A Favorite Herb – Hawthorne Aka Crataegus Oxycantha

There are many different herbs used for the cardio/heart system. Different herbs are used for specific issues, like the valves, electrical irregularities, blood pressure, arterial issues, etc. But Hawthorne is one cardio herb that is used for a variety of issues.

Hawthorn could be a part of the protocol when there are issues like, concerns with blood vessels as with congestive heart failure, chest pains, an irregular heartbeat,  low or high blood pressure, high cholesterol (and beware of the whole cholesterol myth), and hardening of the arteries. Hawthorne has a variety of medicinal impacts on the body.


Medicinal Impacts Of Hawthrone


  • Vasodilator – Helps the peripheral and central arteries to dilate, and reduces peripheral resistance – which helps to reduce high blood pressure.
  • Reduces LDL and TGs (cholesterols and triglycerides – compounds that are detrimental to the heart) in the liver and the aorta (largest arterial blood vessel in the body) by increasing excretion of bile (made from LDL); enhancing LDL receptors, and acting as an anti-oxidant.
  • Increases nitric oxide which relaxes/dilates the arteries, allowing greater blood flow through the arteries, reducing the demand on the heart to pump the blood. This in turn helps overcome penile dysfunction. When the arteries in the penis can dilate, allowing greater blood flow, the erection can come more easily, and stay much longer.
  • Increases Vascular Endothelial Growth Factor (VEGF), an important signalling factor involved in healing the arteries.
  • Enables a mild dilation of coronary vessels.
  • Increases enzyme metabolism in the actual heart muscle, improving heart function (enzyme insufficiency can lead to anaerobic glycolysis that is typical of heart disease).
  • Increases the heart’s oxygen utilization; yet decreases oxygen utilization during exercise, in patients with coronary sclerosis.
  • Reduces ischemia reaction in the exercise EKG.
  • Increases coronary blood supply – decreases frequency of anginal attacks; increases cardiac output by directly influencing the smooth muscles of the arterial cardiac blood vessels.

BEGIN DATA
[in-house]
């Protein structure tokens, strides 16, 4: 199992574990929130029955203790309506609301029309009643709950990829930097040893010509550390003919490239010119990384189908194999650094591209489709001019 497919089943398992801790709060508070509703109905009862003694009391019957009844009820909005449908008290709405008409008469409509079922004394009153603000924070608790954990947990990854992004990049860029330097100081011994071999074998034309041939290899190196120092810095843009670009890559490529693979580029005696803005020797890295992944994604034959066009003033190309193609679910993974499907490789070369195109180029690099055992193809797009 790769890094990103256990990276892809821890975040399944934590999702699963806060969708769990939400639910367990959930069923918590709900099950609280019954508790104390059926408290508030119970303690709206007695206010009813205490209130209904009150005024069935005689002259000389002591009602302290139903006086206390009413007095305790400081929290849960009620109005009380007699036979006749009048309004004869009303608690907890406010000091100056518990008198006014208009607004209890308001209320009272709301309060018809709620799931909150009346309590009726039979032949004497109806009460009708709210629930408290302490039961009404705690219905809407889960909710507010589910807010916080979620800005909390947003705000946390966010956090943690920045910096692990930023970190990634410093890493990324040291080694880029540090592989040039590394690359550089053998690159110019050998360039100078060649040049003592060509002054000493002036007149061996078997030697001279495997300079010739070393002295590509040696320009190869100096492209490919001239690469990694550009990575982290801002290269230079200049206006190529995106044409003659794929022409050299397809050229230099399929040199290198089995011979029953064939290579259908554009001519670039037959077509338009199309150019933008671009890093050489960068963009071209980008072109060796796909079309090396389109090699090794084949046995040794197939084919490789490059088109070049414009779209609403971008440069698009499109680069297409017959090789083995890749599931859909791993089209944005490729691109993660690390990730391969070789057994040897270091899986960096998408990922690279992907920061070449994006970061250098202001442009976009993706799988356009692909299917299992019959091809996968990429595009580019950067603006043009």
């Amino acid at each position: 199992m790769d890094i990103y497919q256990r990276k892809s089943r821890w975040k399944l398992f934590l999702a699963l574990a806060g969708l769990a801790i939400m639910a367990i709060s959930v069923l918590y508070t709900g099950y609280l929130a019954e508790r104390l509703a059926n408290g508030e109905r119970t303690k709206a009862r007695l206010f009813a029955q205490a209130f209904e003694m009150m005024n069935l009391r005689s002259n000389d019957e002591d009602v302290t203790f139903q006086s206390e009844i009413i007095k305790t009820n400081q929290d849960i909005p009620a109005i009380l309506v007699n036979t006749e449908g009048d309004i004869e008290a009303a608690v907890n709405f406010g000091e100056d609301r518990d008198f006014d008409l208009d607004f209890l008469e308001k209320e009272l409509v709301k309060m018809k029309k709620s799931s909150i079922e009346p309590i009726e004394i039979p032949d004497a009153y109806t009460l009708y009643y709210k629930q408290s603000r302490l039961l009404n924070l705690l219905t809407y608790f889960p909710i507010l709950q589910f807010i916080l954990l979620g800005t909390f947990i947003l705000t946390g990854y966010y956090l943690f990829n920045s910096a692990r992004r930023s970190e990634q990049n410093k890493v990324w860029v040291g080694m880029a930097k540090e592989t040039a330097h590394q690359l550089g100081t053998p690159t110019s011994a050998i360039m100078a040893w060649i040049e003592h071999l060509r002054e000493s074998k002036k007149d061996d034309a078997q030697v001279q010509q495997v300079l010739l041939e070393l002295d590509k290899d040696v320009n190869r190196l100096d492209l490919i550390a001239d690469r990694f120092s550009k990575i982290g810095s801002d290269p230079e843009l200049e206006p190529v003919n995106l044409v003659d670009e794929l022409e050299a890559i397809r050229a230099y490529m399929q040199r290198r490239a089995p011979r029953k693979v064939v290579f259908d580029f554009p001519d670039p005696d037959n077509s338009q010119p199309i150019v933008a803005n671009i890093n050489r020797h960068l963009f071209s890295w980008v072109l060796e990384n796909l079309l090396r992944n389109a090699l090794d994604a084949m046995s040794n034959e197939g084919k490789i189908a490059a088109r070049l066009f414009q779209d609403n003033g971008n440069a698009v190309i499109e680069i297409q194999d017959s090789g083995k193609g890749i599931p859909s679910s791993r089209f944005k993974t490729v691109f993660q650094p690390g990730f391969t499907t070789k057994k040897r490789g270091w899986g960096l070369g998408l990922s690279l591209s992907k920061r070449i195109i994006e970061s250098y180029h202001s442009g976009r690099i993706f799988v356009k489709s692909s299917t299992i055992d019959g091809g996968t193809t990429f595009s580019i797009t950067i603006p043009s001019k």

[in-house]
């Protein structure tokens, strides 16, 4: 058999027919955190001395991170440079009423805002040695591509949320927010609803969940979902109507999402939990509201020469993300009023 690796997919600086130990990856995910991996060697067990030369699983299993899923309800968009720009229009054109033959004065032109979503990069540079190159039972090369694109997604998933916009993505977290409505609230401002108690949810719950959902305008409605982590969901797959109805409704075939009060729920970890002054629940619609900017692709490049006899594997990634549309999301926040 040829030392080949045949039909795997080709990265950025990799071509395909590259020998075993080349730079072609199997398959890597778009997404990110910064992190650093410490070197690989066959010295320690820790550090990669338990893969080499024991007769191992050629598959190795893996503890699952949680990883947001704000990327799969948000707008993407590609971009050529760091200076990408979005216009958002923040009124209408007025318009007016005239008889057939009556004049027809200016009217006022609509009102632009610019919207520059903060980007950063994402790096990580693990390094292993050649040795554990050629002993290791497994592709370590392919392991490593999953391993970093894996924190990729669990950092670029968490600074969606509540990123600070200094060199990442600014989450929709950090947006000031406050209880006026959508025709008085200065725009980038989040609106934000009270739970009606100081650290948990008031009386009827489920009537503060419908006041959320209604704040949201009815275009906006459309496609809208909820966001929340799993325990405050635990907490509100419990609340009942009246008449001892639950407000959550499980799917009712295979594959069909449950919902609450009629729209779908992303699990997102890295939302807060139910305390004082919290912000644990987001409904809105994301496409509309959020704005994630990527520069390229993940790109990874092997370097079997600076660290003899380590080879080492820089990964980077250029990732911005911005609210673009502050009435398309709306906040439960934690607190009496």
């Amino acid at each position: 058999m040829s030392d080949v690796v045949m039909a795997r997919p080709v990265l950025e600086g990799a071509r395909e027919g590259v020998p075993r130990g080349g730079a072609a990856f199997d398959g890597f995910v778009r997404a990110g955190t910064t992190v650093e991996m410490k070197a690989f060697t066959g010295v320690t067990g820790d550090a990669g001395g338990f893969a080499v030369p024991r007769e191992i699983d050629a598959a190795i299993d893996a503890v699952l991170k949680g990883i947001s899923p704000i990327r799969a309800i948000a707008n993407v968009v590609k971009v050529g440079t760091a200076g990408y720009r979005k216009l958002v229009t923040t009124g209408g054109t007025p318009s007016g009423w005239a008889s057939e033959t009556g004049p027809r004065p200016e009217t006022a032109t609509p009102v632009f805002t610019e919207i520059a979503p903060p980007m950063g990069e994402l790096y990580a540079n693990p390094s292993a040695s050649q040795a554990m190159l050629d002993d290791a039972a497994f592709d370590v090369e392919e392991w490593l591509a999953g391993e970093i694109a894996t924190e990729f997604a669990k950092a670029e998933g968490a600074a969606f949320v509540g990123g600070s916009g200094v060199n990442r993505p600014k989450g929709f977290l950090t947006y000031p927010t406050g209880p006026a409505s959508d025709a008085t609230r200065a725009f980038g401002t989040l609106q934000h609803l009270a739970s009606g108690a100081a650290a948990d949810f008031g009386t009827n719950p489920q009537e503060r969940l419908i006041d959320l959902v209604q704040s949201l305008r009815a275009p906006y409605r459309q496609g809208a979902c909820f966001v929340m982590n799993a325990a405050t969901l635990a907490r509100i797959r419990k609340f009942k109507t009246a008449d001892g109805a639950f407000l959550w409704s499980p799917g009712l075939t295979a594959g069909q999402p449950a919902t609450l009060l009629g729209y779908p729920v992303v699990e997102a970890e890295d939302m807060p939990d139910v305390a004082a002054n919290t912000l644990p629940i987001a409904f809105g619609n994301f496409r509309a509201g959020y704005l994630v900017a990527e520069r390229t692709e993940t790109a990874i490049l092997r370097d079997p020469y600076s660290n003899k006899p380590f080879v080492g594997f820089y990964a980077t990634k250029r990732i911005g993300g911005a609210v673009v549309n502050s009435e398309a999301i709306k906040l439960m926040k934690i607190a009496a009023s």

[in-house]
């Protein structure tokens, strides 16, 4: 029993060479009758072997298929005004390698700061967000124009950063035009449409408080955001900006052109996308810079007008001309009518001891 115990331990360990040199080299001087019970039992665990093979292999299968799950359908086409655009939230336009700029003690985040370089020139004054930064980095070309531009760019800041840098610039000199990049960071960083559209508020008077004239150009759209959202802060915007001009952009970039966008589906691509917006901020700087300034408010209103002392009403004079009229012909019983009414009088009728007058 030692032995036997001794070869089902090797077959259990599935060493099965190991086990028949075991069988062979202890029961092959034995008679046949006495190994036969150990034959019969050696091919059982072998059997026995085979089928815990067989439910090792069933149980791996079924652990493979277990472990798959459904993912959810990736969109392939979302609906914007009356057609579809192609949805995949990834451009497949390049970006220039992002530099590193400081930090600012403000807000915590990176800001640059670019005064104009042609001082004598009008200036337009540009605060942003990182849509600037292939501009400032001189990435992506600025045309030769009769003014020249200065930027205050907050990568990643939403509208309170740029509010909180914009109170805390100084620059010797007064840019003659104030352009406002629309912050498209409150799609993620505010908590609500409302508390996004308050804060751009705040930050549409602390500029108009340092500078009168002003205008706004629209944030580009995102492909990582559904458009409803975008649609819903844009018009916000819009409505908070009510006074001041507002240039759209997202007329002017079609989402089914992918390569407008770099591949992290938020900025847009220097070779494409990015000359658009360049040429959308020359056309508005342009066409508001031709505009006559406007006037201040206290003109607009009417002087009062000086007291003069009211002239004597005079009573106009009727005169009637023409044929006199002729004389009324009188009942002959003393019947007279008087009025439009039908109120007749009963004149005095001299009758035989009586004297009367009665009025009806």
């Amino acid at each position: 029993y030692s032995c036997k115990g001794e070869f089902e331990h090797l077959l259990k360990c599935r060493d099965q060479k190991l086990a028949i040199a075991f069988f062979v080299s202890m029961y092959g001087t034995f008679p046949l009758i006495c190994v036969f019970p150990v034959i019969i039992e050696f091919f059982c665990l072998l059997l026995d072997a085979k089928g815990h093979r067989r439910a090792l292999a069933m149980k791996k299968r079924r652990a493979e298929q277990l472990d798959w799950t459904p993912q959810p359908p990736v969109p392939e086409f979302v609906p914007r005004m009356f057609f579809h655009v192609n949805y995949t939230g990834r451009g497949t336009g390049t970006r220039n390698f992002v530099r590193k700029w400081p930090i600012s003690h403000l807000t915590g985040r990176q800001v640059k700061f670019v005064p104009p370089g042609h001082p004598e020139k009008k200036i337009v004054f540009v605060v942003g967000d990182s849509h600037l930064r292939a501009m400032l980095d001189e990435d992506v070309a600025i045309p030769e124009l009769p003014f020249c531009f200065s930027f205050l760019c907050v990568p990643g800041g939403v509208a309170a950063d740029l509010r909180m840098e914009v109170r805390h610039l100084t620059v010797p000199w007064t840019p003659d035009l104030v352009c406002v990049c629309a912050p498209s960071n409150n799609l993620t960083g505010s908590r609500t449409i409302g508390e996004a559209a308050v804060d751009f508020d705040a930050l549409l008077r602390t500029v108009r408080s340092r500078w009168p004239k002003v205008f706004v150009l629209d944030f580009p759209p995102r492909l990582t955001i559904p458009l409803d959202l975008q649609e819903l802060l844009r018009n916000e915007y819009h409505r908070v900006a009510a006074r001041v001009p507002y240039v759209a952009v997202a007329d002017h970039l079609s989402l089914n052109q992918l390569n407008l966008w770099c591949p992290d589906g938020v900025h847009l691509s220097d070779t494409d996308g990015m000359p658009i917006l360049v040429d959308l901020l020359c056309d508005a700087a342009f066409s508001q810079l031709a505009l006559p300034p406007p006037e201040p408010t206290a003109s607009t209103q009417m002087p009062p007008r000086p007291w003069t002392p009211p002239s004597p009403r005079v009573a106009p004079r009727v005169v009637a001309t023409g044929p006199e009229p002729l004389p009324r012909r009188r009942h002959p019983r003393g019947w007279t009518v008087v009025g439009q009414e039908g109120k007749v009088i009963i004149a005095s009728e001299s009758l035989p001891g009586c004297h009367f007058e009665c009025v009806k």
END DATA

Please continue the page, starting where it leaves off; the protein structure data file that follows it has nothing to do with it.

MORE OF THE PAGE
• Helps to eliminate cardiac rhythm disturbances.
  • In patients with primary heart disease, Hawthorne normalized heart dynamics.
  • In patients with secondary heart disease, Hawthorne still had a significant impact, although less so.
  • In patients whose heart disease was caused by the hepatitis or other liver diseases, Hawthorne had a significiant impact.
  • A German formula including Covallaria majalis (Lily of the Valley), Crateagus Oxycanthus (Hawthorne), Primula off. (Cowslep) and Valeriana off. (Valerian) – also proved “extremely effective”.
  • Acts as an anti-oxidant.
  • Enhances liver function (turning LDL into bile, anti-oxidant, glycolysis, etc).

Note: These effects are all accomplished without the side effects of synthetic western pharmaceuticals; without changes in urinary excretion and respiration, and without pulmonary damage.


What Is Hawthrone Made Of ?


Hawthorn contains a number of compounds:

  • Acetylcholine
  • Anthyocyanins
  • Caffeinic acid
  • Chlorogenic acid
  • Flavonoids
  • Hormones
  • Oleanolic acid
  • Oxyacanthine
  • Phenolic acids
  • Plant acids
  • Saponins
  • Triterpene acids
  • Ursolic acid

And in particular, some compounds that have a cardiac reaction:

  • Oligomeric procyanidins (OPCs)
  • Vitexin
  • O-rhamnoside
  • Quercetin
  • Hyperoside

Oliogomeric Procyanidians (OPCs)



OPCs appear to protect the arterial membrane by inhibiting several enzymes that degrade the infrastructure of vascular tissues, including:

  • Collagen
  • Elastin
  • Hyaluronic acid

In addition, OPCs eliminate free radicals that cause injury to the vascular lining, and at the same time strengthen the vascular inner lining.


Compared to digitalis, Hawthorne is much milder, and safer to use. Hawthorne is a tonic for both high and low blood pressure, as well as tachycardia and arrhythmia. It has a mild anti-arteriosclerotic effect; an antispasmodic effect, and a sedative effect.

Things To Remember

  • When one is using these herbs, one should consult with a Master Herbalist; a Dr of Natural Medicine, or a Naturopath to make sure that they are being taken in the right combination for your body; with or without foods, and at the right time of day.
  • In addition, remember, most drugs are synthetic compounds of the real compounds in real food and herbs – so when taking supplements, herbal tinctures, and other real compounds – they can enhance, deplete or interfere with the synthetic drugs you may be taking. Everything needs to be taken into consideration.